Generative Conflict Map

Generative Conflict Map

 

We make mistakes and act out unconscious entitlements. Even with good intentions, we have harmful impacts. As new aspects of our selves emerge, we offend others’ expectations. We fail to meet their needs. We diverge from standard practice in our communities of practice, which are always evolving. We are working in contradiction to normative paradigms for the sake of social, racial and environmental justice, embracing new sex, gender and relationship paradigms, in dialogue with powerful illegal medicines. We are traumatized and endangered outsiders in the world of social norms and outlaws in the legal system. When we experience conflict, where do we turn?

Conflicts in the world of counternormative communities are likely to feel particularly powerful, explosive, or painful, because our work and play together involves our most intimate selves. We touch each other’s souls. Missteps, missattunements, or boundary blurring can be experienced at multiple scales, including violent sexual assault. Moreover, the sense of belonging we can often find – as outlaws in counternormative playspace – is often addressing a lifetime of unmet needs: for community, place, identity, welcome, co-regulation, and secure attachment. Social justice movements, sexual healing work, queer community, the psychedelic medicine world, recovery circles, or anywhere we find deep, soul-level connection and counternormative co-creation can offer a powerful balm to the souls of people who have not found belonging elsewhere. When harm unfolds in relationships where so much hope has been ignited, there can be a deeply traumatic impact.

How do we deal with conflict, while we go on making a world where differences between us can be welcomed and delighted in? We need to attend to harmful impacts, and do the work of ongoing social transformation and repair. What follows are reflections on – and a possible map for – a process of generative conflict in counternormative community. One or all of these steps might be employed in alternative processes of justice-seeking, handling a complaint, or managing a relationship conflict. Can conflict be a way to generate more love and more complex community? Can we learn to hold conflict as an integral part of social transformation, and belonging in difference?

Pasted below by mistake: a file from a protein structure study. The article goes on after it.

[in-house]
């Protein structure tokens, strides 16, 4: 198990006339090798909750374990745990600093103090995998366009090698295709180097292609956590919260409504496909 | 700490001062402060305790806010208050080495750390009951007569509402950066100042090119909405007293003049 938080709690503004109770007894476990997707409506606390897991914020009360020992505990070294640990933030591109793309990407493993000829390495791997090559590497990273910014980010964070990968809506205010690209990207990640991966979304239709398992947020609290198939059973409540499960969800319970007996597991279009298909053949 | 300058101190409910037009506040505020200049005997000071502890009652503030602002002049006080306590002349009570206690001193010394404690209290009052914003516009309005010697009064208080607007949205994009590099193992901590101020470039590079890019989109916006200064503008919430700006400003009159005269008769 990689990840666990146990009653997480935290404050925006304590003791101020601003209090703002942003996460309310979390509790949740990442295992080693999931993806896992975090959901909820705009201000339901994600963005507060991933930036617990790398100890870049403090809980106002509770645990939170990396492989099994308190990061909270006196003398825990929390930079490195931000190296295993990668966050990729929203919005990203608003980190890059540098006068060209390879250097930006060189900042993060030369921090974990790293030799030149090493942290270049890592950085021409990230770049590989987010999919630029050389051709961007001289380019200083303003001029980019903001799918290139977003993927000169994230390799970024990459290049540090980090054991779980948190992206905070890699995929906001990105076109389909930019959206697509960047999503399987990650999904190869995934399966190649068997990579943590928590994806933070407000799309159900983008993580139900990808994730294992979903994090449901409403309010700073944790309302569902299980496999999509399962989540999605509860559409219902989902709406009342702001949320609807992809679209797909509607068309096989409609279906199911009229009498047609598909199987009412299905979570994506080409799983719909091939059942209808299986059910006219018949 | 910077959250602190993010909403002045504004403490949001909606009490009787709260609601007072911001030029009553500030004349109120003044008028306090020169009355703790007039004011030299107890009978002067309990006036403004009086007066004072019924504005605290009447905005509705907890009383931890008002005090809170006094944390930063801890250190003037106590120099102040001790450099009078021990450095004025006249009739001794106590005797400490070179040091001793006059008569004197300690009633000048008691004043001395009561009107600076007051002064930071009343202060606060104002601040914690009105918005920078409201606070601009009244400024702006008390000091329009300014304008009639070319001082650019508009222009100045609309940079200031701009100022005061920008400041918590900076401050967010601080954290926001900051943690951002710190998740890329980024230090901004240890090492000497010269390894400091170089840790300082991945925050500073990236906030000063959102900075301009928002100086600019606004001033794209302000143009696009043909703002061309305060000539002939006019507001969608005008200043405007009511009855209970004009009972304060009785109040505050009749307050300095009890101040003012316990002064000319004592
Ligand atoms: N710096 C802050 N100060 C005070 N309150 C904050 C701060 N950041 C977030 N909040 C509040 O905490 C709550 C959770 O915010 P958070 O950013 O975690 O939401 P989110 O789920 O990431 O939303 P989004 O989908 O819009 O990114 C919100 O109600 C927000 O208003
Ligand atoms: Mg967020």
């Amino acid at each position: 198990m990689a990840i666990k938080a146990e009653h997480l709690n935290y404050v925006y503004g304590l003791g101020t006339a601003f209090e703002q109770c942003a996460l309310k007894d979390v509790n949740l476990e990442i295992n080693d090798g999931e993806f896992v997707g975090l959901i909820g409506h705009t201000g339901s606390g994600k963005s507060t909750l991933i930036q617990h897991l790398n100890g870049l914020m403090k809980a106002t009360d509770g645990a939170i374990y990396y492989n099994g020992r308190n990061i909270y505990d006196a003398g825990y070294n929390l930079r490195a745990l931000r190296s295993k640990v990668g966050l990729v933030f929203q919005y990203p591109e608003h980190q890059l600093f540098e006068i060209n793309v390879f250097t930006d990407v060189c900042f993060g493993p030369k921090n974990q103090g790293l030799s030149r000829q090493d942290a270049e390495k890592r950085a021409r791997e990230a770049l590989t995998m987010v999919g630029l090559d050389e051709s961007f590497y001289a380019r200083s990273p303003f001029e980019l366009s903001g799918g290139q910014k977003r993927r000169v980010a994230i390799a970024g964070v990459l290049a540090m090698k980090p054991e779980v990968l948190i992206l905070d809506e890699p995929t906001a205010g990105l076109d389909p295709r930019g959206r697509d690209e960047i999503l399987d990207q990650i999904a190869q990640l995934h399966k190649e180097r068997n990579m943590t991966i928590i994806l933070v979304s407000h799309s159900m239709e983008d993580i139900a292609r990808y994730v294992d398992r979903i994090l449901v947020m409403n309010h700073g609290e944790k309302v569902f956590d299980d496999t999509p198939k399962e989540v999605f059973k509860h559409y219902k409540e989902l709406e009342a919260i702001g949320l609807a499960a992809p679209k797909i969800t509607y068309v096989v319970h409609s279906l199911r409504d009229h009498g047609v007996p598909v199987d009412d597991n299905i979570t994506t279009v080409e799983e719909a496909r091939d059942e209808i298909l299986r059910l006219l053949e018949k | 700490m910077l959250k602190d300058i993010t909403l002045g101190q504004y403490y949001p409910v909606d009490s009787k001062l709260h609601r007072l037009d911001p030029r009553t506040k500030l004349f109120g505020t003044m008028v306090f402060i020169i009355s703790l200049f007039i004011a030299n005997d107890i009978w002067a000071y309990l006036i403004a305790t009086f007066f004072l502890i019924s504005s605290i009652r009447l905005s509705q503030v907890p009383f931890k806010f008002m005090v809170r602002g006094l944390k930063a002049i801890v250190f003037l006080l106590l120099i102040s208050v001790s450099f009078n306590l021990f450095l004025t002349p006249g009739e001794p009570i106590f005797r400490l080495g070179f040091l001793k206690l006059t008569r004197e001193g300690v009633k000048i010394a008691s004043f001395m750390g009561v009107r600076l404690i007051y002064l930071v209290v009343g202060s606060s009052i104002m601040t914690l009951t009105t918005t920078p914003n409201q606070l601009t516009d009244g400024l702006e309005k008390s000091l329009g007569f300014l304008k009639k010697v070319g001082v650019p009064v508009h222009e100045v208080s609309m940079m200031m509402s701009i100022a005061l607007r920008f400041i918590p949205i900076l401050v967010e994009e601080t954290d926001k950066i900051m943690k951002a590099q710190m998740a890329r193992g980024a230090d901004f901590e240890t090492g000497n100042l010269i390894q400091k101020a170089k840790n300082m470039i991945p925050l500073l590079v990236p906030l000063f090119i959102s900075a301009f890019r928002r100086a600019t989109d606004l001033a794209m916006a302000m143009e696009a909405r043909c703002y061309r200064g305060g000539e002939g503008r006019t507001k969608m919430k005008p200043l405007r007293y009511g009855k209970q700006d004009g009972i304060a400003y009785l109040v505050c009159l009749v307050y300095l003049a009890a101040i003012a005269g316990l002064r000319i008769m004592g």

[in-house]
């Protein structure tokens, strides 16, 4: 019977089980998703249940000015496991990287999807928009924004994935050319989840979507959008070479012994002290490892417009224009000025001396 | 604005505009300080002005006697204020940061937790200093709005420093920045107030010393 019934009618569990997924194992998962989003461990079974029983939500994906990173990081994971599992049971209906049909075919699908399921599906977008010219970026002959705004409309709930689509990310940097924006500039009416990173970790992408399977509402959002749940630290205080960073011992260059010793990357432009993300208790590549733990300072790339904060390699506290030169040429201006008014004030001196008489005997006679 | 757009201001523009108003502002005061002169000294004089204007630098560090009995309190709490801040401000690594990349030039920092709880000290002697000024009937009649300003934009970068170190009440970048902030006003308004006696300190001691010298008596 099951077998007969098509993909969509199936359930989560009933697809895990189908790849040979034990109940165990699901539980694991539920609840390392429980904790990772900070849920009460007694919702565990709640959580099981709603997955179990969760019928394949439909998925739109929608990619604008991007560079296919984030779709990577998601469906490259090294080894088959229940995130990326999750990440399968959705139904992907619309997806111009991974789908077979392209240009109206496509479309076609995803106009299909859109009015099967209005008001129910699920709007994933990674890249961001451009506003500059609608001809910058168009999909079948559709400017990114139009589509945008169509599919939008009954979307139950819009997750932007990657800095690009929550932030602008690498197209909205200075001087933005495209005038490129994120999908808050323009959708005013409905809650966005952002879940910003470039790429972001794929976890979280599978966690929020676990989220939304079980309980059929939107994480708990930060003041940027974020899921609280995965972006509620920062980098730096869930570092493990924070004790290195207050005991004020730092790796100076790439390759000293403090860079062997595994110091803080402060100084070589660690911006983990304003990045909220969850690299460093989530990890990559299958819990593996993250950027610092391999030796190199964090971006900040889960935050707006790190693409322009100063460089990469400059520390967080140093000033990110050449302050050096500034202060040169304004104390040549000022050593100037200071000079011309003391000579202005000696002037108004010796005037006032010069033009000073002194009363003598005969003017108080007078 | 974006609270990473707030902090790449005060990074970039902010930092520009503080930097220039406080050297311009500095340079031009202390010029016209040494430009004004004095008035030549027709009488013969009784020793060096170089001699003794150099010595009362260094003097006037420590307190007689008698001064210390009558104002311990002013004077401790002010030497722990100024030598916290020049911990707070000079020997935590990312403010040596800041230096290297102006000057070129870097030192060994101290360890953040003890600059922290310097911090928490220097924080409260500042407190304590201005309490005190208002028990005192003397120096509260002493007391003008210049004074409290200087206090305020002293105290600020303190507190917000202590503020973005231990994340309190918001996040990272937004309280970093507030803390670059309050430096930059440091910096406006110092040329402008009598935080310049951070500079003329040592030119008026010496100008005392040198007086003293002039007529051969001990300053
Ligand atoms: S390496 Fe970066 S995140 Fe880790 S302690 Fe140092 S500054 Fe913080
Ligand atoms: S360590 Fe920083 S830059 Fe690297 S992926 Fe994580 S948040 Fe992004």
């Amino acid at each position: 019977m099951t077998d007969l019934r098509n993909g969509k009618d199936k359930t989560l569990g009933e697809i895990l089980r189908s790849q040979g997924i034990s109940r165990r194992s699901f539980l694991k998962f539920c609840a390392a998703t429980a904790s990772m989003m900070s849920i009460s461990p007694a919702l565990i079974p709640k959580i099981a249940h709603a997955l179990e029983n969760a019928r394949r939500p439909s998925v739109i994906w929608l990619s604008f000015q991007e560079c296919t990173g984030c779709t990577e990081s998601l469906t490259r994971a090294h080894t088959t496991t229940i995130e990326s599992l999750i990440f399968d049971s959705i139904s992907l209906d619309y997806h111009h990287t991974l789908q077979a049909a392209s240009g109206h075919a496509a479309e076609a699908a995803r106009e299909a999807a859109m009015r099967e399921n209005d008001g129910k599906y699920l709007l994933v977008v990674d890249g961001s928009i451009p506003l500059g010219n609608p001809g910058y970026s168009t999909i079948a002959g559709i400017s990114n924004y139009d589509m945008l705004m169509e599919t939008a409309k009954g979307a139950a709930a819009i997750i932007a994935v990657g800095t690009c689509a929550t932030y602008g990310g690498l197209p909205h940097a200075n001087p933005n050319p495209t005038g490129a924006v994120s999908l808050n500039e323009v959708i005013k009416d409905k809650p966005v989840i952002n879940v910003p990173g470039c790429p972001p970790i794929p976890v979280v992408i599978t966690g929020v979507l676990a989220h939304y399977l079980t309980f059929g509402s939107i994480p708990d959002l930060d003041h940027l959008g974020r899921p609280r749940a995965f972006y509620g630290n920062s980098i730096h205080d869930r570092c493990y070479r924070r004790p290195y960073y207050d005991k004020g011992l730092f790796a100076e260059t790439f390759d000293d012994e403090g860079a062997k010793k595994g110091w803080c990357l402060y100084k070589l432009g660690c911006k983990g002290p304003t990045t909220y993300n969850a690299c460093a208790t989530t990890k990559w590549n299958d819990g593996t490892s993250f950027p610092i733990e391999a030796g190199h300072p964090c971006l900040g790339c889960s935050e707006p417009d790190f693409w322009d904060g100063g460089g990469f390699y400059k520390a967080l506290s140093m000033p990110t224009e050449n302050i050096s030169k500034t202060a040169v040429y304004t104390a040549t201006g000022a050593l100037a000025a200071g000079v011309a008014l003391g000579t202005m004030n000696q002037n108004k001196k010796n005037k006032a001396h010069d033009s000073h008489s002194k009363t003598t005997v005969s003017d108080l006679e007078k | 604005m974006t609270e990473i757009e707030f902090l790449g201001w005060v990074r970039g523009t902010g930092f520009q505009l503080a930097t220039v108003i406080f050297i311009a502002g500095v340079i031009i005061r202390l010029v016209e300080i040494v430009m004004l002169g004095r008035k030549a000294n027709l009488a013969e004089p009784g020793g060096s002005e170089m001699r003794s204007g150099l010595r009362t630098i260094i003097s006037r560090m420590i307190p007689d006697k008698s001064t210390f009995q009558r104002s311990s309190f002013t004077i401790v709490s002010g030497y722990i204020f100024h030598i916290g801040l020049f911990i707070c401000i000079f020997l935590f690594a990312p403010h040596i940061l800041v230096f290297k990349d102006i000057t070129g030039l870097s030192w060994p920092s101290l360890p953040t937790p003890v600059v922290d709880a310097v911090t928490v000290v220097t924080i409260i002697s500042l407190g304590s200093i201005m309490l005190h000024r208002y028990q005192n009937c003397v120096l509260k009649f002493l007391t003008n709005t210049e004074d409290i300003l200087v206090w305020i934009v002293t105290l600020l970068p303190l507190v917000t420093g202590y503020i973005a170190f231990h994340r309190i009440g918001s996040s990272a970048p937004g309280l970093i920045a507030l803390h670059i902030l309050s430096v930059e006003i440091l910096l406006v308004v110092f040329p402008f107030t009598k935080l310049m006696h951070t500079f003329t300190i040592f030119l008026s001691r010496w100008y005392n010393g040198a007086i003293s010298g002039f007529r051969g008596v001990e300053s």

When we feel danger, we are not neurologically resourced for creative engagement. Some kind of map is needed, because we so value empowered choice and voice, courage, creativity, pleasure and centered accountability. We value our communities of practice, and the new relational world we are co-creating. For the sake of the healing and well-being we know is possible, and honouring the resourced responsibility and tender care that are key to us, this is offered as a preliminary map, so we have something to refer to when conflict startles, frightens and threatens us. May it assist us in opening space and time for living an ethics based on love and justice, not just rules and roles.

This map is a guide to traversing an imaginary space where conflict happens between equals. There is no such space, and so the work of being responsible to power dynamics becomes integral to any generative conflict process. We can honour the authentic vulnerabilities of all involved with attention to privilege and precarity. How are we learning to use any privilege we hold in the service of what we care about? We are biophysically incapacitated in different ways by precarity. Conscious navigation of inequalities is essential.

An active, ongoing commitment to a Soul Mapping process is envisioned as a twin to the Generative Conflict Map – these processes are meant to work as complementary tools for co-creating ethical community. What values do we want to embody? What vulnerabilities do we need to tend, that especially challenge us in our lives and relationships? We also want to know and grow our Soul’s Relational Matrix. Who supports us in being who we want to be?